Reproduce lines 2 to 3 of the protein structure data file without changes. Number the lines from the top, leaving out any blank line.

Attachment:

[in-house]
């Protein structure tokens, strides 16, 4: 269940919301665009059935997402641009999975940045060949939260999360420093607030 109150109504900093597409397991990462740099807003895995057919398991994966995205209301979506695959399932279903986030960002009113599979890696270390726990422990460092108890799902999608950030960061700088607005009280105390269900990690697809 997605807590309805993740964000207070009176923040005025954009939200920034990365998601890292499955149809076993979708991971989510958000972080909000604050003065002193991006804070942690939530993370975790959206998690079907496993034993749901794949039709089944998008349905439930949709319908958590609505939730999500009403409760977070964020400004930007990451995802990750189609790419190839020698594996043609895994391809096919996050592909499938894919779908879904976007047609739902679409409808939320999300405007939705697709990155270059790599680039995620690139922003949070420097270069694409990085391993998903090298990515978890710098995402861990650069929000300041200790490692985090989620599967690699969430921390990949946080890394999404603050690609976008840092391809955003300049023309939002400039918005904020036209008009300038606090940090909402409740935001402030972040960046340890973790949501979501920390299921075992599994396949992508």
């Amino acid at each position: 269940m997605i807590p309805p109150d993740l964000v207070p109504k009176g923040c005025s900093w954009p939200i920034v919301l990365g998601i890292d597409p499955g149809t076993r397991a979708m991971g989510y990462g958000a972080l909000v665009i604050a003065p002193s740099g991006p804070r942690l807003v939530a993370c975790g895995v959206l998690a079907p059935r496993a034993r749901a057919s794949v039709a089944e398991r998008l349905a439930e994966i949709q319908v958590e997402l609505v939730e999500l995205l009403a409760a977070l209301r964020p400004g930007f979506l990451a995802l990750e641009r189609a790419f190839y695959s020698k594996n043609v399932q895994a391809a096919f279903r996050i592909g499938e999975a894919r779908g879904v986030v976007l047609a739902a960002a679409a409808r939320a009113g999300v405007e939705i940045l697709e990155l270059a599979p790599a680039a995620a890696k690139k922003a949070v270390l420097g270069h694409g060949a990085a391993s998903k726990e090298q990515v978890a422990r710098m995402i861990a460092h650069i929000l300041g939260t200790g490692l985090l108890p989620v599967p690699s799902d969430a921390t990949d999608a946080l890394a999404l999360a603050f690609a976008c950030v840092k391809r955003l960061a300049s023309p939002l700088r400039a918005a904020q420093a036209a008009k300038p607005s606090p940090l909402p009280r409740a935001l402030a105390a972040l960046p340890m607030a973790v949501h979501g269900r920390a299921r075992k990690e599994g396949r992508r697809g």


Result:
């Protein structure tokens, strides 16, 4: 269940919301665009059935997402641009999975940045060949939260999360420093607030 109150109504900093597409397991990462740099807003895995057919398991994966995205209301979506695959399932279903986030960002009113599979890696270390726990422990460092108890799902999608950030960061700088607005009280105390269900990690697809 997605807590309805993740964000207070009176923040005025954009939200920034990365998601890292499955149809076993979708991971989510958000972080909000604050003065002193991006804070942690939530993370975790959206998690079907496993034993749901794949039709089944998008349905439930949709319908958590609505939730999500009403409760977070964020400004930007990451995802990750189609790419190839020698594996043609895994391809096919996050592909499938894919779908879904976007047609739902679409409808939320999300405007939705697709990155270059790599680039995620690139922003949070420097270069694409990085391993998903090298990515978890710098995402861990650069929000300041200790490692985090989620599967690699969430921390990949946080890394999404603050690609976008840092391809955003300049023309939002400039918005904020036209008009300038606090940090909402409740935001402030972040960046340890973790949501979501920390299921075992599994396949992508």
């Amino acid at each position: 269940m997605i807590p309805p109150d993740l964000v207070p109504k009176g923040c005025s900093w954009p939200i920034v919301l990365g998601i890292d597409p499955g149809t076993r397991a979708m991971g989510y990462g958000a972080l909000v665009i604050a003065p002193s740099g991006p804070r942690l807003v939530a993370c975790g895995v959206l998690a079907p059935r496993a034993r749901a057919s794949v039709a089944e398991r998008l349905a439930e994966i949709q319908v958590e997402l609505v939730e999500l995205l009403a409760a977070l209301r964020p400004g930007f979506l990451a995802l990750e641009r189609a790419f190839y695959s020698k594996n043609v399932q895994a391809a096919f279903r996050i592909g499938e999975a894919r779908g879904v986030v976007l047609a739902a960002a679409a409808r939320a009113g999300v405007e939705i940045l697709e990155l270059a599979p790599a680039a995620a890696k690139k922003a949070v270390l420097g270069h694409g060949a990085a391993s998903k726990e090298q990515v978890a422990r710098m995402i861990a460092h650069i929000l300041g939260t200790g490692l985090l108890p989620v599967p690699s799902d969430a921390t990949d999608a946080l890394a999404l999360a603050f690609a976008c950030v840092k391809r955003l960061a300049s023309p939002l700088r400039a918005a904020q420093a036209a008009k300038p607005s606090p940090l909402p009280r409740a935001l402030a105390a972040l960046p340890m607030a973790v949501h979501g269900r920390a299921r075992k990690e599994g396949r992508r697809g």